Replace a Resonator With a Straight-Through Silencer Glasspack Muffler

The average driver is always looking for ways to improve their driving experience. Whether it’s a new car, or something as simple as a tune-up, there’s always something that can be done to make the process smoother and more efficient.

Tuning up your engine isn’t just about performance, it also affects how your vehicle sounds when you’re driving around.

This blog post will cover two of the most popular types of exhaust systems: resonators and straight-through silencer glasspack mufflers.

Table of Contents

What is a resonator?

Resonators function by “tuning” the engine’s combustion frequencies into ranges that do not have severe enough harmonics to cause massive amounts of noise pollution. These resonators are typically mounted in passages leading from the engine’s cylinder heads and collect the “screaming” exhaust sound waves, or high-frequency pulses created when fuel is burned, and redirect them back through the engine, using the same path as the gas flow (thus maintaining the engine’s performance) but altering the sound.

Resonators are generally cylindrical in shape but may be designed as any polygonal shape. They are usually made of fiberglass or aluminum, with some manufacturers even using carbon-fiber for the sake of weight reduction.

What is a straight-through silencer glasspack muffler?

A straight-through glasspack muffler typically refers to an aftermarket product, which is used to reduce engine noise. It’s similar in purpose to the resonator, but there are some key differences that make it unique. Straight-through glasspack mufflers are mainly used by car enthusiasts, who want to reduce exterior noise levels, while not impacting engine performance.

What is the difference between a resonator and a straight-through silencer glasspack muffler?

The main difference between these two components is their internal structure. Inside of a resonator, you’ll typically find chambers that are packed with fiberglass and metal mesh.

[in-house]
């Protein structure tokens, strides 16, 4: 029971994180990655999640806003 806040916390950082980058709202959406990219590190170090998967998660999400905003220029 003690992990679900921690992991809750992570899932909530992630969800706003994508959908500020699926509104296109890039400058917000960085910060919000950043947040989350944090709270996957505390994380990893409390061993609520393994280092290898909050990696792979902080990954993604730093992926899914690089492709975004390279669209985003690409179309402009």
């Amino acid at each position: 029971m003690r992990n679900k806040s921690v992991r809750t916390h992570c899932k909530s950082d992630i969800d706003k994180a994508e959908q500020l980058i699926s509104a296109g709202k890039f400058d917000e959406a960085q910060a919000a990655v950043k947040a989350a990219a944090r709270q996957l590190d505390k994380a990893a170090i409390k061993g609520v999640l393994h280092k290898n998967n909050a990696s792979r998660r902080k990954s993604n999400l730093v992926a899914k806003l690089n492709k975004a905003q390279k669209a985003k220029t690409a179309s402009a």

This complex and restrictive structure means that resonators only allow the flow of sound waves traveling in one direction. They dampen noise that is produced from the engine compartment by reflecting it back into the system rather than allowing it to exit out through the tailpipe.

A straight-through glasspack muffler, on the other hand, contains a large chamber with a perforated metal core. This simple and open structure means that the straight-through glasspack muffler has a better ability to vent noise, which reduces exterior sound levels.

Can you replace a resonator with a glasspack Muffler?

Yes, you can replace a resonator with a glasspack. Although resonators and glasspacks are two different types of mufflers, they provide a similar function in eliminating unwanted noise.

They both use perforated internal chambers to allow the engine’s exhaust sound waves to travel through, but their designs and performance set them apart. A resonator’s design is more sophisticated than a glasspack and actually eliminates noise more effectively.

There are two types of noise that can interfere with the performance of an exhaust system–resonance and drone. Resonance causes the sound waves to vibrate at the same frequency, creating a loud droning noise.

The glasspack muffler uses internal chambers to eliminate this resonance effect by adding more wavelengths in between each chamber. The glasspack muffler also uses chambers to eliminate the drone effect, where there is actually sound interference within an enclosed space (similar to an echo).

The resonator on the other hand integrates chambers in the resonance process but prevents them from creating unnecessary noise when eliminating drone. It does this by using stiffening rods that remove the extra wavelength (or extra noise) within an enclosed space.

Since the glasspack muffler adds more internal chambers, the exhaust sound will degrade much faster than a resonator. However, it can be used as an inexpensive alternative to creating pure resonance, which is what you get with a resonator.


What Is a Resonator and Why Should You Care?